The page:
Flash Fiction: Your Word Is…

I know I keep saying that I’m going to post more and then not doing it. Sorry, I’m a liar. I’m actually finishing up my senior honors thesis right now on children’s fantasy literature and I’m trying not to fall into an academic writing coma. That being said, I am really sorry for consistently breaking my promises. Here is a work of flash fiction, unedited, that I wrote for a class and may be submitting (after further edits, of course) for a competition at my university early next month.

Enjoy 🙂



Your Word Is…

“Divorce. D-i-v-o-r-c-e. Divorce.”

Richter Academy’s Annual 3rd Grade Spelling Bee, May 4th, 2003. My dad said that my mother was sowing too many oats. He said the only thing good about her was her fiber intake. My mom said the only thing my father wanted more than money was a perfect score in racquetball. Neither came to see me lose to Maria Pacardi after misspelling the word “separated.” Who knew there was only one p?

“Funeral. F-u-n-e-r-a-l. Funeral.”

Grandma Marge died of a stroke, January 22nd, 2009. Mom made me wear a black jumper and my brother’s hand-me-down loafers. They weren’t meant for girls, but my feet were too big for anything my sister Claire had worn when she was my age. I set my white lily on the coffin with red heat in my cheeks, avoiding glances at my feet, like everyone could tell mom hadn’t earned enough tips from the salon last week to buy me new shoes.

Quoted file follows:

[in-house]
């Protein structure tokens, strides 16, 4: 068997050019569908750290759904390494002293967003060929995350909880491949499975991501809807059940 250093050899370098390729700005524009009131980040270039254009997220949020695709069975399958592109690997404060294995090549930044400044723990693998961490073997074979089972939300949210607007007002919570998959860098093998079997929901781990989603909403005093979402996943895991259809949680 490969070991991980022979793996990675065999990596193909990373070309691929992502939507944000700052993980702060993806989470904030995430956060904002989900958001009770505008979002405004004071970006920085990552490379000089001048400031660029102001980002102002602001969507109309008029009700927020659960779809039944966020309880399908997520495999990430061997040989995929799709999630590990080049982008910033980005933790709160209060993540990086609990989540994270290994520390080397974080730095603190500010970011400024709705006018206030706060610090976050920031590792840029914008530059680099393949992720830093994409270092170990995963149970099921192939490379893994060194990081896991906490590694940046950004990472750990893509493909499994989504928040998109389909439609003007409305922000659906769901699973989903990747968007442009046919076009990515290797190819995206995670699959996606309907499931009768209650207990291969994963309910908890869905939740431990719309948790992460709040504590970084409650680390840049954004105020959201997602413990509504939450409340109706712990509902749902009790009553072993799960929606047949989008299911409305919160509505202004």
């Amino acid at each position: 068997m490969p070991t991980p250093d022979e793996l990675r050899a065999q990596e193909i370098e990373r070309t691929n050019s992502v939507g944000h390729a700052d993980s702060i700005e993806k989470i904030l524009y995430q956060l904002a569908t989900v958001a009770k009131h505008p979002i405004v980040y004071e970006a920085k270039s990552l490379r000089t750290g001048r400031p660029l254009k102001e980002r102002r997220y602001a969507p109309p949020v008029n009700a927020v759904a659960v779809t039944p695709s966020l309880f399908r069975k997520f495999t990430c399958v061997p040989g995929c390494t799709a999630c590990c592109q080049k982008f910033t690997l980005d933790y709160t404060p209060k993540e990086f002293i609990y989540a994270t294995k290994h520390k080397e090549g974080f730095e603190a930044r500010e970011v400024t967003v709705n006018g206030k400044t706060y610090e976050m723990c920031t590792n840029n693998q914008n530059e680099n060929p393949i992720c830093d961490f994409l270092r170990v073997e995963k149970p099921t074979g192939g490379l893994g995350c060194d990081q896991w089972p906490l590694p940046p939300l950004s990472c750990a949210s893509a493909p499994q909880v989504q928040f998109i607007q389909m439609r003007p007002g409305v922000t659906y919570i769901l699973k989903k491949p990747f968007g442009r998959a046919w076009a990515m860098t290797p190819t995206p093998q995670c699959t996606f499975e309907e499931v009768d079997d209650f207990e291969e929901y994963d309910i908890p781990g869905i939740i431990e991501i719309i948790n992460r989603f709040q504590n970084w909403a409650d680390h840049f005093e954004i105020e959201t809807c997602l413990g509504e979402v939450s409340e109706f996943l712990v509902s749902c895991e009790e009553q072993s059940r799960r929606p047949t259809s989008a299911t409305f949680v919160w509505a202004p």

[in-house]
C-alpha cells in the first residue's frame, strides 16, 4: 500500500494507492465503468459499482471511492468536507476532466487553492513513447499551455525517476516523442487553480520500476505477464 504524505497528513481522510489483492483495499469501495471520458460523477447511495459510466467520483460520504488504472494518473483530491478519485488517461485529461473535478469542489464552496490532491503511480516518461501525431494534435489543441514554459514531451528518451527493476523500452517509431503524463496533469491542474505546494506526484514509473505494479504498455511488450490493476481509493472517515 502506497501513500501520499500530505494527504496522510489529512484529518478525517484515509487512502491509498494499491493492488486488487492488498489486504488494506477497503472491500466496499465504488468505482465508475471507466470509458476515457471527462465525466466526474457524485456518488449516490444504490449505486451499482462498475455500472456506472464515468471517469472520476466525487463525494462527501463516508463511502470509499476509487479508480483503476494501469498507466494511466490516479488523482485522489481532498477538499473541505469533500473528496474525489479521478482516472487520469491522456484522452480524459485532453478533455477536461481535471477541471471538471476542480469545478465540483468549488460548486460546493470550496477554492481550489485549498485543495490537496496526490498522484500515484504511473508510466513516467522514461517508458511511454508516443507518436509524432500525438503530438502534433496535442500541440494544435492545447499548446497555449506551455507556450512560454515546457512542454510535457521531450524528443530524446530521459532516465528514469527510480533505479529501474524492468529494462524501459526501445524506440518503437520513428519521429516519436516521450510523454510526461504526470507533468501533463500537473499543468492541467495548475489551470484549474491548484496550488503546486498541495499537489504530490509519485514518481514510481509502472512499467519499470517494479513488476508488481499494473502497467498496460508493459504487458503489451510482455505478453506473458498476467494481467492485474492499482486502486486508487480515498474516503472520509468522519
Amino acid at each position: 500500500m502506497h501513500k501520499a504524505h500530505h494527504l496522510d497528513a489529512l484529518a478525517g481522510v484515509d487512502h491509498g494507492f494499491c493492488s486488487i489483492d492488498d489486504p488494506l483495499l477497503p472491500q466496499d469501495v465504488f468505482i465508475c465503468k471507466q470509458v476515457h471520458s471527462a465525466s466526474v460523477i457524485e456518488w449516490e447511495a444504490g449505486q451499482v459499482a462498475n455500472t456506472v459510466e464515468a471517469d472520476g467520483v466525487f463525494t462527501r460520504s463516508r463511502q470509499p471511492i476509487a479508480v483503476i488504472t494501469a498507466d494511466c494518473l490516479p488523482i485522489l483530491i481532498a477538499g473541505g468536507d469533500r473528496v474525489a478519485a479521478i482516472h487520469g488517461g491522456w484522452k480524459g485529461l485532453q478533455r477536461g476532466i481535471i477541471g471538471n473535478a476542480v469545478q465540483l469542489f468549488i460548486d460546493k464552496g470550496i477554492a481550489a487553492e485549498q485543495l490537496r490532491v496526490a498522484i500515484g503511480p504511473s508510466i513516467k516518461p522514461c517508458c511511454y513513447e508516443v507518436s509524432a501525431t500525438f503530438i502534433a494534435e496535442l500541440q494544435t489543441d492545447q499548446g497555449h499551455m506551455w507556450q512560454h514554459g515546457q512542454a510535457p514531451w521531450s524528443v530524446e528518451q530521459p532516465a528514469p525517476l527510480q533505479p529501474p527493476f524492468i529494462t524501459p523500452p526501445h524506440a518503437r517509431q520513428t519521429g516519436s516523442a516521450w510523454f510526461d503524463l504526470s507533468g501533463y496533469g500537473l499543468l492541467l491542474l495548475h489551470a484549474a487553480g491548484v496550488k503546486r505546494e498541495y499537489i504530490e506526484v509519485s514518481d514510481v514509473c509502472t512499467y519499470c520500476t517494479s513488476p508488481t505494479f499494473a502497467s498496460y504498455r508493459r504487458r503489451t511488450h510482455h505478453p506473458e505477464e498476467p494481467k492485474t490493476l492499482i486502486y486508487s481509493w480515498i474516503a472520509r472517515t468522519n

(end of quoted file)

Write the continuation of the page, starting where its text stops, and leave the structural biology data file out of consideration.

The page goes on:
“Can I have the definition please?”

“To grant a diploma at the close of a course of study, as in a university, college, or school.”

“Part of speech?”


“Graduate. G-r-a-d-u-a-t-e. Graduate.”

Solely High School Graduation Ceremony, June 18th, 2011. Both mom and dad managed to show up but they sat at opposite ends of the auditorium, only dad had to leave halfway through the fight song because he got an emergency call from work. Mom said it was a call from the blonde floozy at 231 Maple, the apartment next door to my father’s. I tried to pretend my mother hadn’t said anything. I tried to pretend that I hadn’t known it was probably true.

Walking across the stage to shake hands with Principle Phillis and accept my degree, I remembered my acceptance letter to the University of Maryland with a hefty scholarship attached. The first person in my family to go to college. Work functions and blonde neighbors could not impede me. My bags were packed two weeks ago.



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